Vines & Ovines
Vineyard floor vegetation is primarily controlled by chemical and mechanical methods. Both methods are problematic as herbicide applications can potentially impair water quality and mechanical control (mowing and cultivation) can often be delayed by rains. The cultural practice of grazing sheep in vineyards to control floor vegetation has been used, but cannot be employed after new buds emerge in early spring. We propose to train sheep to have a dietary aversion to grape leaves by orally dosing sheep with lithium chloride (LiCl) following grape leaf consumption. LiCl will cause a temporary illness and a negative association with grape leaves, allowing sheep to graze vineyards past budbreak.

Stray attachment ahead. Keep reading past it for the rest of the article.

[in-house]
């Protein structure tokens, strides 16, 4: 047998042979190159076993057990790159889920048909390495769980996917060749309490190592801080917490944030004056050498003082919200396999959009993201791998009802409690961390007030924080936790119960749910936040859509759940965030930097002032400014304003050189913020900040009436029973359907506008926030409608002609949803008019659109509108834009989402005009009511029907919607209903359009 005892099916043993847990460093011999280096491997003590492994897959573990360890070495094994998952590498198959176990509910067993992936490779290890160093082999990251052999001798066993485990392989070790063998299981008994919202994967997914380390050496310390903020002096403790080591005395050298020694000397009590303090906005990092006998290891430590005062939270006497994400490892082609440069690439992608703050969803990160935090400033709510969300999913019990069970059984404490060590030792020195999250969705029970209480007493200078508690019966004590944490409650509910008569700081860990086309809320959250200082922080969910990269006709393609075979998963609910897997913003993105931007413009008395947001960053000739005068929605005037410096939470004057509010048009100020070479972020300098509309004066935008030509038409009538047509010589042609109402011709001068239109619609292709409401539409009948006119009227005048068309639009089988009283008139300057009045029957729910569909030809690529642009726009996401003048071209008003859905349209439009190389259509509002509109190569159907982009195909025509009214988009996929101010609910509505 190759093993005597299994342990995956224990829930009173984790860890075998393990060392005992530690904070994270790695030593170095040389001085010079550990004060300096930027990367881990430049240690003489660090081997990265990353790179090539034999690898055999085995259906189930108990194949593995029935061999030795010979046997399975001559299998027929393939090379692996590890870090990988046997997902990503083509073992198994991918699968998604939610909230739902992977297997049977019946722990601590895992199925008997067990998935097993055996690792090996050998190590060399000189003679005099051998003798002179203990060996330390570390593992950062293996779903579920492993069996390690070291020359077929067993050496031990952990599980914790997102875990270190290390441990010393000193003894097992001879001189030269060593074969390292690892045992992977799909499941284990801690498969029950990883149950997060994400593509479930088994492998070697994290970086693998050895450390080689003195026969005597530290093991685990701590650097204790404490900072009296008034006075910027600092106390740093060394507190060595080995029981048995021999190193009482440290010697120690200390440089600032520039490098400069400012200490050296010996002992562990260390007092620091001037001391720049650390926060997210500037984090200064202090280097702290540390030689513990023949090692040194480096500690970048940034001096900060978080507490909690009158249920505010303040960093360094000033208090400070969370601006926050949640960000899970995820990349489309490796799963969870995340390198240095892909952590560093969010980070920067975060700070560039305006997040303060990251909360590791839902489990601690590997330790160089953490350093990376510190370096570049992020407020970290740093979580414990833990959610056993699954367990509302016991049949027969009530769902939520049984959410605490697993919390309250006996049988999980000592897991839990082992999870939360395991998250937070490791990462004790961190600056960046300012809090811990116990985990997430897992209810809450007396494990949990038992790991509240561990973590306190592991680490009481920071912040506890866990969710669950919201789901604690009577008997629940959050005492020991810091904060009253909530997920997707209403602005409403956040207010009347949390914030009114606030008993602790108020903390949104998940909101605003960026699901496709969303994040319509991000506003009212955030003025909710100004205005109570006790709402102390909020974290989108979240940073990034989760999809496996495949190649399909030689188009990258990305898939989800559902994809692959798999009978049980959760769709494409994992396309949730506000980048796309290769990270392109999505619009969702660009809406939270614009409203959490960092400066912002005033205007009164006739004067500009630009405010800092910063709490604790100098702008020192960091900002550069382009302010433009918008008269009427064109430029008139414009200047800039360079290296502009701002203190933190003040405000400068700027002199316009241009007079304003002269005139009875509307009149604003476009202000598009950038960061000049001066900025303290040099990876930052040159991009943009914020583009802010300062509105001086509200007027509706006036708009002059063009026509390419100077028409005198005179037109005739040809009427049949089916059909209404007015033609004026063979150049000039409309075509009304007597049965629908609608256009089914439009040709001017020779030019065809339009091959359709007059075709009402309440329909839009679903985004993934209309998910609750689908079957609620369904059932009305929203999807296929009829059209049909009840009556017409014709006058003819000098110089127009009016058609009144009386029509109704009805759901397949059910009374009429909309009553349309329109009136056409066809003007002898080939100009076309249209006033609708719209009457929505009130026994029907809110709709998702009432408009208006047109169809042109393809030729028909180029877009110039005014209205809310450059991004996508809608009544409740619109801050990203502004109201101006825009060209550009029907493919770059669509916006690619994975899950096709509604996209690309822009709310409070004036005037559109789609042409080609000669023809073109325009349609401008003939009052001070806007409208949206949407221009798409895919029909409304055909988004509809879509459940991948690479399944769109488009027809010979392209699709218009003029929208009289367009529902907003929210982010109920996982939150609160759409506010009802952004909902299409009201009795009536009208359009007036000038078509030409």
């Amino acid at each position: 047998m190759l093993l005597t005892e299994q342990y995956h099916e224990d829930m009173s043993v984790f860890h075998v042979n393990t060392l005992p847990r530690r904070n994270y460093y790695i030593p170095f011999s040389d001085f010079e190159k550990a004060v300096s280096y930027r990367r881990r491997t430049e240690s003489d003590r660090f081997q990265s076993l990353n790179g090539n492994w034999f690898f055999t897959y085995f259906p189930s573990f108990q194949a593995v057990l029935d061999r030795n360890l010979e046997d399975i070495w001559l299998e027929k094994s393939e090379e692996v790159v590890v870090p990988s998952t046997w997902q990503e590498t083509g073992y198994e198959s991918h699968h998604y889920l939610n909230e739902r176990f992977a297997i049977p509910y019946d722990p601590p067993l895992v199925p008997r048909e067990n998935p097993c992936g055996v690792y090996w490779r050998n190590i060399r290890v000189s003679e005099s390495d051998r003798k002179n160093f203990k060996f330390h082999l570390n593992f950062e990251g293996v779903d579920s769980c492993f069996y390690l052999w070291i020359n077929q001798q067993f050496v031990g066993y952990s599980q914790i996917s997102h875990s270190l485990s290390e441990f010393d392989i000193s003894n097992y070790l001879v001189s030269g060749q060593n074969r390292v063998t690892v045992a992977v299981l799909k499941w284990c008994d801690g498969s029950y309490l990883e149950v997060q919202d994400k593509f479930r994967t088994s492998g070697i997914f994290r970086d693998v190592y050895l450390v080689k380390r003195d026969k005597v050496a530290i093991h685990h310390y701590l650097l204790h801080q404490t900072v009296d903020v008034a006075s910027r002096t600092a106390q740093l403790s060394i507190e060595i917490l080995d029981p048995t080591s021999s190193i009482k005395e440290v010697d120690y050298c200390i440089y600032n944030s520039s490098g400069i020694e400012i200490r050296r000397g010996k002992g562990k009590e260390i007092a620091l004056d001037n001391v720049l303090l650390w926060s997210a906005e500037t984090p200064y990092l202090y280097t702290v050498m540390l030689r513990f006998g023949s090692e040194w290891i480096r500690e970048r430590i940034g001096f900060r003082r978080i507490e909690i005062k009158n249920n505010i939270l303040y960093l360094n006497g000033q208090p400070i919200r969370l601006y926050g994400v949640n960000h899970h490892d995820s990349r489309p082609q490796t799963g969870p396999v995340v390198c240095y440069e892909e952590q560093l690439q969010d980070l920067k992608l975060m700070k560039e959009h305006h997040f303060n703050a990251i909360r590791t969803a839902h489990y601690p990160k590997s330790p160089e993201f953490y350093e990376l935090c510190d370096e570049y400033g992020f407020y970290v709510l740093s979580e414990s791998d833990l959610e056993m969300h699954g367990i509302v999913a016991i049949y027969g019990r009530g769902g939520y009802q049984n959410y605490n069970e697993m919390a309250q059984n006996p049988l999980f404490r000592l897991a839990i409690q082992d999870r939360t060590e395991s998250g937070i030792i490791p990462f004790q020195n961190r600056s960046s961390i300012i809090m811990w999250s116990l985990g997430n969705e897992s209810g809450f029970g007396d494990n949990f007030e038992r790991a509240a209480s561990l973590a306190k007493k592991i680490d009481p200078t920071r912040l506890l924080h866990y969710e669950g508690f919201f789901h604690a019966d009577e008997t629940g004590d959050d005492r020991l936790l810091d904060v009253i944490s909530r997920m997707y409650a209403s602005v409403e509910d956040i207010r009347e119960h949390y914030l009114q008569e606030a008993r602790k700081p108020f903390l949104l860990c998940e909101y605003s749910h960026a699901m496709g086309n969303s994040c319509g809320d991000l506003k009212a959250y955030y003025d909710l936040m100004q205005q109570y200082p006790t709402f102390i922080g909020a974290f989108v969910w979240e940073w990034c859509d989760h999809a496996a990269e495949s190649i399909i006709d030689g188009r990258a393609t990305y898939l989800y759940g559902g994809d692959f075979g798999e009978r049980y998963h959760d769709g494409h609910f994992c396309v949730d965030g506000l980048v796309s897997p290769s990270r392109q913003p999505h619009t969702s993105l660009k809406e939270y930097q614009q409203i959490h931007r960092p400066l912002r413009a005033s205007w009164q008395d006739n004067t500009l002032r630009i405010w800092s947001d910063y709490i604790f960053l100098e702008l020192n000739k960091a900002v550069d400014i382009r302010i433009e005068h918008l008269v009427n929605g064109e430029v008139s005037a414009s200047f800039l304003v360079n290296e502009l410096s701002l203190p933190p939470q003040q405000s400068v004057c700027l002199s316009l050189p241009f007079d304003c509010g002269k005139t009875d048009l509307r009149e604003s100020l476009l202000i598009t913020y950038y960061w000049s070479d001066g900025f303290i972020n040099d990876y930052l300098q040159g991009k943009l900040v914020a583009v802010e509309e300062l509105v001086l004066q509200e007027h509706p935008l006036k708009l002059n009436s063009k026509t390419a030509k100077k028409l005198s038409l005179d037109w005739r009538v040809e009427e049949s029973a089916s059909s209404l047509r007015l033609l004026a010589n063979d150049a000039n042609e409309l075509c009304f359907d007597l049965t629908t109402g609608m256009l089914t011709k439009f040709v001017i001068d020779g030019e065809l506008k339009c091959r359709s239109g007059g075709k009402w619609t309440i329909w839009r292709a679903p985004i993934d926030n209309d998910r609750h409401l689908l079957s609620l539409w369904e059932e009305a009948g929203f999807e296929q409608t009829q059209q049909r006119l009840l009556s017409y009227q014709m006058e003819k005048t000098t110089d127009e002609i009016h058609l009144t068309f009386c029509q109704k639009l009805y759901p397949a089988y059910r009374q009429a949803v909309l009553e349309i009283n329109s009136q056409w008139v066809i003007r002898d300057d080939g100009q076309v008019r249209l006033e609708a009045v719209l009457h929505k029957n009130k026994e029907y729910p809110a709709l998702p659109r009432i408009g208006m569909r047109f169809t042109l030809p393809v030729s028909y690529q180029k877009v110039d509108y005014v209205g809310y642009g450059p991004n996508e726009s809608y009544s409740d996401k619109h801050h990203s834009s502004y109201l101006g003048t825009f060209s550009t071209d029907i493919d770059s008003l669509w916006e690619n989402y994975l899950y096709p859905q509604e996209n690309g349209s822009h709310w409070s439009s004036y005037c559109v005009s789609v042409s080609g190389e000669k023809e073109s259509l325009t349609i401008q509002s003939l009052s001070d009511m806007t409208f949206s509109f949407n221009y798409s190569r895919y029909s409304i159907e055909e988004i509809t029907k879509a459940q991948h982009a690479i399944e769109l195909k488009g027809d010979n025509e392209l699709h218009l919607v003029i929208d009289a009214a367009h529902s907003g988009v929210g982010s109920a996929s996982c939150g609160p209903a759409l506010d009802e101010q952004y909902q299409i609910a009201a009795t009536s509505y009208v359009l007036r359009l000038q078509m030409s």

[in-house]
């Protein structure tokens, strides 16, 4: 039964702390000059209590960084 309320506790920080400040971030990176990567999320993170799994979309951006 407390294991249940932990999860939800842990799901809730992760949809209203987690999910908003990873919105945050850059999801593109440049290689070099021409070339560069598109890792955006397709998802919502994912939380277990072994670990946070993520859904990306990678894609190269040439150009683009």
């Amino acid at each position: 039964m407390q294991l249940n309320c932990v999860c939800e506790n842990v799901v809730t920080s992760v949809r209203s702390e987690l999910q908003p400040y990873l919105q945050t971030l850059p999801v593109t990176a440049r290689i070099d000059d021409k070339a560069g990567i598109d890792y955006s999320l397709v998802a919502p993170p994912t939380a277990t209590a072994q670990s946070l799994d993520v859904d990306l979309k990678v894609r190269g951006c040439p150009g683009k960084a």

Research methods / Creative activity:
Two trials are being conducted at the Hopland Research and Extension Center (HREC). In trial 1, we test the strength and persistence of the grape leaf aversion in trained sheep. Aversion testing occurs one day, one week, one month, two months and nine months after the initial aversion training in June 2006. In trial 2, we will determine the impact of grazing by trained and untrained sheep on vine shoot development, floor vegetation, and soil compaction.